How Jamie Dimon, Jeff Bezos and Warren Buffett got together to change American health care

  • The initiative that was announced Tuesday turned from a casual conversation into a real effort after Berkshire Hathaway's Todd Combs joined J.P. Morgan's board in September 2016, sources familiar with the situation said.
  • Talks about forming this partnership really began to pick up in pace over the last two to three months, according to sources.
  • The group will soon start a search for a CEO of the new company.
  • Sources familiar told CNBC they believe this effort can cut J.P. Morgan's annual $1.25 billion medical expense by up to 20 percent.

The three captains of industry who just joined together to change American health care have always been close. Two decades ago, Jamie Dimon almost joined Jeff Bezos at Amazon before deciding to run Bank One instead. Both considered joining each other's boards, but did not because of potential conflicts.

Warren Buffett has long admired Bezos and lamented not owning Amazon in its early days because he didn't understand it. The Oracle of Omaha's love of Dimon's annual letters are well-known.

And all three are customers of each other.

But the initiative that was announced Tuesday turned from a casual conversation into a real effort after Berkshire Hathaway's Todd Combs joined J.P. Morgan Chase's board in September 2016, sources familiar with the situation said. That meant there was an insider to pull the group together in a formal way.

Talks about forming this partnership, which will be "free from profit-making incentives," really began to pick up in pace over the last two to three months, according to sources. It was during this period when the decision was made to actually form a new company and share all health-care data with this entity.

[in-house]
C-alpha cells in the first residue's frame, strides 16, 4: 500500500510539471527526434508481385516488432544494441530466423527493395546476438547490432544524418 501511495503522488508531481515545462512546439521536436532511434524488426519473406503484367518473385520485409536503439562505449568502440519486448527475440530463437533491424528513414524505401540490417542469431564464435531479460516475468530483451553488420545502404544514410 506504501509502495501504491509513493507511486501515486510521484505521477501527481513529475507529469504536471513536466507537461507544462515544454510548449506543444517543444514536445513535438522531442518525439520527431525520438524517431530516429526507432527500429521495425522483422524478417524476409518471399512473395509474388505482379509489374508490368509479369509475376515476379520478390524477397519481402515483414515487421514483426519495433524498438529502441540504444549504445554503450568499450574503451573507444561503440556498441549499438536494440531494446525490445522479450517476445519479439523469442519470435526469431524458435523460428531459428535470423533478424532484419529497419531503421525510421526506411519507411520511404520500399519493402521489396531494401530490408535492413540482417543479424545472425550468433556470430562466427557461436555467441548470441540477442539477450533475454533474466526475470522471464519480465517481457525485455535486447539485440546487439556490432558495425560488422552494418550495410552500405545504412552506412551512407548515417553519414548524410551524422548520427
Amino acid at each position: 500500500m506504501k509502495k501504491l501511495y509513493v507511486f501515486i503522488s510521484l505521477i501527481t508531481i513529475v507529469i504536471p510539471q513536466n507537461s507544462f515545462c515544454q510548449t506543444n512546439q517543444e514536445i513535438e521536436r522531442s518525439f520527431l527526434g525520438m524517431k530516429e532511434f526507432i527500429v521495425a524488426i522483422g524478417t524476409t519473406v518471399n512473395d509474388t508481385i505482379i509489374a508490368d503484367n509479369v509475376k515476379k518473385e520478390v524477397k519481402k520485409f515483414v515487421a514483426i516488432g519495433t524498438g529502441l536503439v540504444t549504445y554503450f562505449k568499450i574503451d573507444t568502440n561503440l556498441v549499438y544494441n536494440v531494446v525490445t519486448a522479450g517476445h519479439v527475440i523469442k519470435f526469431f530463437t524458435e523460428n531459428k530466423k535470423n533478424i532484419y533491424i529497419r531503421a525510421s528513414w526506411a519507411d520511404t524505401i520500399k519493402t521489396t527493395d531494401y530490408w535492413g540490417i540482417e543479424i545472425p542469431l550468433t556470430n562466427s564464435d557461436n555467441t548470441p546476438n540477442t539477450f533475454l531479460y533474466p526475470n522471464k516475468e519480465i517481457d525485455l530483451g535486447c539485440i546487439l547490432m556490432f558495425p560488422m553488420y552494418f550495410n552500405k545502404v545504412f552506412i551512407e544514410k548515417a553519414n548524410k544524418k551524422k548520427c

Combs, an investment manager for Berkshire, is one of the leads on the new project along with J.P. Morgan's Marvelle Sullivan Berchtold and Amazon's Beth Galetti.

The three will soon start a search for a CEO of the company, sources said. The companies were driven to release the news before the search formally began on fear it may be leaked beforehand. A headquarters for the new company and other operational details will be announced in "due course," according to a press release.

This should not be seen as a move to blow apart the health-care industry, the sources said, but rather a move to lower costs for companies like J.P. Morgan, which spends around $1.25 billion on medical benefits annually.

The group believes this initiative will one day help J.P. Morgan to lower that cost by up to 20 percent, the sources said.

Still, some Wall Street analysts who are advocating buying the tanking health insurer stocks after the news may be acting too quickly to dismiss the impact of this effort.

While there wasn't a concrete plan released for the new entity (the press release vaguely mentioned something about targeting technology solutions first), we know now that the company will have a CEO and a very real goal of lowering health-care costs for corporate America by a fifth.

It's not exactly great news for the sector when the three biggest names in business decide to go after your bottom line.

To be sure, as speculation swirls about where this plan will take Dimon and Bezos, two disruptive forces of their respective industries, the sources were clear that the two don't see the relationship between the two companies going deeper elsewhere.